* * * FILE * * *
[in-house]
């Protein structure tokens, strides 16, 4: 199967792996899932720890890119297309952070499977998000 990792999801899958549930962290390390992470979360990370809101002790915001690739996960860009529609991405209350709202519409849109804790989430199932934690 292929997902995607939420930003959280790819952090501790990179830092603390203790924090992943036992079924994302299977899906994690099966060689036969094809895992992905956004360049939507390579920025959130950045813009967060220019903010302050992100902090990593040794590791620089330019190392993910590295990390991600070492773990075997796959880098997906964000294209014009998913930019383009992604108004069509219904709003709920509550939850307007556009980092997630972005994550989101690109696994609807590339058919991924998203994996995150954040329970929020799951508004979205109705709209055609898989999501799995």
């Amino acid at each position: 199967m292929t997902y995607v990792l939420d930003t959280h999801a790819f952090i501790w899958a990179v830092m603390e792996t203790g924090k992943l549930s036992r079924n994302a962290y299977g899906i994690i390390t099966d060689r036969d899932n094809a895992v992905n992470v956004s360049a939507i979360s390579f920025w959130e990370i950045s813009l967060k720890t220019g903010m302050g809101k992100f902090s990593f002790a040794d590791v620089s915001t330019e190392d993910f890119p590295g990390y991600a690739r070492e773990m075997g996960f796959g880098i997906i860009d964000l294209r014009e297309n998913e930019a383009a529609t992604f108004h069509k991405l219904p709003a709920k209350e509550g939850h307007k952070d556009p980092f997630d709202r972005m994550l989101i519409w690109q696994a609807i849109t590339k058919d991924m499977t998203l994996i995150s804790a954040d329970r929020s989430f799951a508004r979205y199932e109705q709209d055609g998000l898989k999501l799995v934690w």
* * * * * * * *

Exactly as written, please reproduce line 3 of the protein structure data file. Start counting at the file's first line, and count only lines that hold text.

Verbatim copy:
């Amino acid at each position: 199967m292929t997902y995607v990792l939420d930003t959280h999801a790819f952090i501790w899958a990179v830092m603390e792996t203790g924090k992943l549930s036992r079924n994302a962290y299977g899906i994690i390390t099966d060689r036969d899932n094809a895992v992905n992470v956004s360049a939507i979360s390579f920025w959130e990370i950045s813009l967060k720890t220019g903010m302050g809101k992100f902090s990593f002790a040794d590791v620089s915001t330019e190392d993910f890119p590295g990390y991600a690739r070492e773990m075997g996960f796959g880098i997906i860009d964000l294209r014009e297309n998913e930019a383009a529609t992604f108004h069509k991405l219904p709003a709920k209350e509550g939850h307007k952070d556009p980092f997630d709202r972005m994550l989101i519409w690109q696994a609807i849109t590339k058919d991924m499977t998203l994996i995150s804790a954040d329970r929020s989430f799951a508004r979205y199932e109705q709209d055609g998000l898989k999501l799995v934690w």